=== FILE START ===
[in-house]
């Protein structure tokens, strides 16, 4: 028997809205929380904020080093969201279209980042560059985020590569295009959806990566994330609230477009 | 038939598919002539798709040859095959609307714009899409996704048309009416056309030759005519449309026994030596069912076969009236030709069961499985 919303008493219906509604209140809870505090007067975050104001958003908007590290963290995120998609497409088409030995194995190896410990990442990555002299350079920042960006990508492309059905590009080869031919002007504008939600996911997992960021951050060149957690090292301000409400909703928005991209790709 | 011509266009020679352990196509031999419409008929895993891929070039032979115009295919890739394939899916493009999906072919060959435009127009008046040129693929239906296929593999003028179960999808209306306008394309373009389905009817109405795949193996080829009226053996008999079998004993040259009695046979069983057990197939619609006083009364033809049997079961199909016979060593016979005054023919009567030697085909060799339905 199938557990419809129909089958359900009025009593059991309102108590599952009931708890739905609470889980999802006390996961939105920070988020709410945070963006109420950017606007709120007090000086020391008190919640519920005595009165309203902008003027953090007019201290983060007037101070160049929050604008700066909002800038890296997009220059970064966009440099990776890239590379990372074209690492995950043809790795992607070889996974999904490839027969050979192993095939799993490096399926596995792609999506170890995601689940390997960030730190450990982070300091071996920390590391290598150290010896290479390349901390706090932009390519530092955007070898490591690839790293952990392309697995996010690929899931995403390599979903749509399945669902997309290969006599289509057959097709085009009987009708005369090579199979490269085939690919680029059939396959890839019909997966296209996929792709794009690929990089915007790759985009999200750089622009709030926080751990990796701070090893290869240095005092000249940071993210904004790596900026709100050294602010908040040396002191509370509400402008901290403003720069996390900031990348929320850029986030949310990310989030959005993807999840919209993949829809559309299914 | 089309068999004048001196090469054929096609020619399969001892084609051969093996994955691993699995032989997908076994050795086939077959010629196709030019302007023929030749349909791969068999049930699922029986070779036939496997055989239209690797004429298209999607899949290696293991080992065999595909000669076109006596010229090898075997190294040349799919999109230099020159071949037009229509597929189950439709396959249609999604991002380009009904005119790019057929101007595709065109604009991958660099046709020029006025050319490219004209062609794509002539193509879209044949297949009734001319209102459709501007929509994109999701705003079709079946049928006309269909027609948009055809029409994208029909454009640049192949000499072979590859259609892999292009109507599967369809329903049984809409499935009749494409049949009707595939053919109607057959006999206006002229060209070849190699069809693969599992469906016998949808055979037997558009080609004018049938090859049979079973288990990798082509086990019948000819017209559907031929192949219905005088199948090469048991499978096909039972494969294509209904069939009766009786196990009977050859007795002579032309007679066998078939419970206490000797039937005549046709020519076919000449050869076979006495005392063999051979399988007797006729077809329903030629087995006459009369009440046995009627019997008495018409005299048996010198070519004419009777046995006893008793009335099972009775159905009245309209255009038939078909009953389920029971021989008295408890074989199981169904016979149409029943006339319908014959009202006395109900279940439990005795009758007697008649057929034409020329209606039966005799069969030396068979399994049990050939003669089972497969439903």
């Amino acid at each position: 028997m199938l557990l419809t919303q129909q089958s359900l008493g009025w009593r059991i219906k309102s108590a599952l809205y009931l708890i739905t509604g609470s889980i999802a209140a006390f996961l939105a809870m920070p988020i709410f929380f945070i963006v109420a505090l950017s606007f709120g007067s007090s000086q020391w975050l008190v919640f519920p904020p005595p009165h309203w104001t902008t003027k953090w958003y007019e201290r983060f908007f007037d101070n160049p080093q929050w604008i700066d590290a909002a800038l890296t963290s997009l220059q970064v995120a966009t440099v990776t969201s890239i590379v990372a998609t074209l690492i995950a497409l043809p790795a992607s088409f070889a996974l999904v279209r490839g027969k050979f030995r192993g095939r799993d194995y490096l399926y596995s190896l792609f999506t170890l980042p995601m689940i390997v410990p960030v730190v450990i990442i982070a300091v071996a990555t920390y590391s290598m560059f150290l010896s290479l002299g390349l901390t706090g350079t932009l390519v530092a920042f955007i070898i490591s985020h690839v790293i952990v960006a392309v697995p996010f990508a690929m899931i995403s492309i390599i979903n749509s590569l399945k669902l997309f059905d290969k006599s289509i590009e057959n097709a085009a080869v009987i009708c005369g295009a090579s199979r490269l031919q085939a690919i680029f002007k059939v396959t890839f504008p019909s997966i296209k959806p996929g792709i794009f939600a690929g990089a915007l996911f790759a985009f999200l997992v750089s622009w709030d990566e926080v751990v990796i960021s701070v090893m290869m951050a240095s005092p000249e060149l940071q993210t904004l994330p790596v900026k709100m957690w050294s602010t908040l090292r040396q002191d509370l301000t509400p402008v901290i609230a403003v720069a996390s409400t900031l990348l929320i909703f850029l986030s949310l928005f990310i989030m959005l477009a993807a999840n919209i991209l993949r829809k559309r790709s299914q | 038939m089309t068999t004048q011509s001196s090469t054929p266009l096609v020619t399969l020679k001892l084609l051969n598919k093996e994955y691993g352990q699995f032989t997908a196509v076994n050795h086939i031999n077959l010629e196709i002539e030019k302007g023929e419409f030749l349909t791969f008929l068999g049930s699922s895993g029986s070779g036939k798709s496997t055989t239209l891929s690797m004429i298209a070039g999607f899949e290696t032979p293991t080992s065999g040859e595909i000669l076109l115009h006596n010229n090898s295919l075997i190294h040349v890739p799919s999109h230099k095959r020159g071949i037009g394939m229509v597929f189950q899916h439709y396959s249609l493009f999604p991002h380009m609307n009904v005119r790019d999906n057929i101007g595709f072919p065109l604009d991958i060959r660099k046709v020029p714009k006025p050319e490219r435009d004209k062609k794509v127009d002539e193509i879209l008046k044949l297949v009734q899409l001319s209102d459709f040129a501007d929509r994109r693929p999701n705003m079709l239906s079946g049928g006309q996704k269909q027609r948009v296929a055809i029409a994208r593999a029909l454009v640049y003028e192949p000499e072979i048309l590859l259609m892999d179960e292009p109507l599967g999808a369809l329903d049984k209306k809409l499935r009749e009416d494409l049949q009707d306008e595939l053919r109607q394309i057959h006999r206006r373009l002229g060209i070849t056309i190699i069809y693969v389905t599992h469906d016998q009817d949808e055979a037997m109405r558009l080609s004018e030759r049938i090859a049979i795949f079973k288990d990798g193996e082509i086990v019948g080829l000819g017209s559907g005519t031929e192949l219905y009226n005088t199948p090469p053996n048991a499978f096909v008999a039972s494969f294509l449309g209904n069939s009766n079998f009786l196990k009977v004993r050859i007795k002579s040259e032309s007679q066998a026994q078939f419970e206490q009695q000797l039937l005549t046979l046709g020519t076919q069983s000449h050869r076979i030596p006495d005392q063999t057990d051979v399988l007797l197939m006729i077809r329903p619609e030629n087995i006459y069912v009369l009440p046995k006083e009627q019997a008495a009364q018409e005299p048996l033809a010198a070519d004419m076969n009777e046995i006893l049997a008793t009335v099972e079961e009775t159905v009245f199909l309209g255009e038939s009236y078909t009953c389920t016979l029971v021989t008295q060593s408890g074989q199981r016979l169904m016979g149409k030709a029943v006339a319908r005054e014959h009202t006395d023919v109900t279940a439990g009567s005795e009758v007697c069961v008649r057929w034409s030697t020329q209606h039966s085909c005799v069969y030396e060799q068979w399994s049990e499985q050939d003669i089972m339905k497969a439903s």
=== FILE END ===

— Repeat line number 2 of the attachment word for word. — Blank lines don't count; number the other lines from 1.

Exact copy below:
């Protein structure tokens, strides 16, 4: 028997809205929380904020080093969201279209980042560059985020590569295009959806990566994330609230477009 | 038939598919002539798709040859095959609307714009899409996704048309009416056309030759005519449309026994030596069912076969009236030709069961499985 919303008493219906509604209140809870505090007067975050104001958003908007590290963290995120998609497409088409030995194995190896410990990442990555002299350079920042960006990508492309059905590009080869031919002007504008939600996911997992960021951050060149957690090292301000409400909703928005991209790709 | 011509266009020679352990196509031999419409008929895993891929070039032979115009295919890739394939899916493009999906072919060959435009127009008046040129693929239906296929593999003028179960999808209306306008394309373009389905009817109405795949193996080829009226053996008999079998004993040259009695046979069983057990197939619609006083009364033809049997079961199909016979060593016979005054023919009567030697085909060799339905 199938557990419809129909089958359900009025009593059991309102108590599952009931708890739905609470889980999802006390996961939105920070988020709410945070963006109420950017606007709120007090000086020391008190919640519920005595009165309203902008003027953090007019201290983060007037101070160049929050604008700066909002800038890296997009220059970064966009440099990776890239590379990372074209690492995950043809790795992607070889996974999904490839027969050979192993095939799993490096399926596995792609999506170890995601689940390997960030730190450990982070300091071996920390590391290598150290010896290479390349901390706090932009390519530092955007070898490591690839790293952990392309697995996010690929899931995403390599979903749509399945669902997309290969006599289509057959097709085009009987009708005369090579199979490269085939690919680029059939396959890839019909997966296209996929792709794009690929990089915007790759985009999200750089622009709030926080751990990796701070090893290869240095005092000249940071993210904004790596900026709100050294602010908040040396002191509370509400402008901290403003720069996390900031990348929320850029986030949310990310989030959005993807999840919209993949829809559309299914 | 089309068999004048001196090469054929096609020619399969001892084609051969093996994955691993699995032989997908076994050795086939077959010629196709030019302007023929030749349909791969068999049930699922029986070779036939496997055989239209690797004429298209999607899949290696293991080992065999595909000669076109006596010229090898075997190294040349799919999109230099020159071949037009229509597929189950439709396959249609999604991002380009009904005119790019057929101007595709065109604009991958660099046709020029006025050319490219004209062609794509002539193509879209044949297949009734001319209102459709501007929509994109999701705003079709079946049928006309269909027609948009055809029409994208029909454009640049192949000499072979590859259609892999292009109507599967369809329903049984809409499935009749494409049949009707595939053919109607057959006999206006002229060209070849190699069809693969599992469906016998949808055979037997558009080609004018049938090859049979079973288990990798082509086990019948000819017209559907031929192949219905005088199948090469048991499978096909039972494969294509209904069939009766009786196990009977050859007795002579032309007679066998078939419970206490000797039937005549046709020519076919000449050869076979006495005392063999051979399988007797006729077809329903030629087995006459009369009440046995009627019997008495018409005299048996010198070519004419009777046995006893008793009335099972009775159905009245309209255009038939078909009953389920029971021989008295408890074989199981169904016979149409029943006339319908014959009202006395109900279940439990005795009758007697008649057929034409020329209606039966005799069969030396068979399994049990050939003669089972497969439903």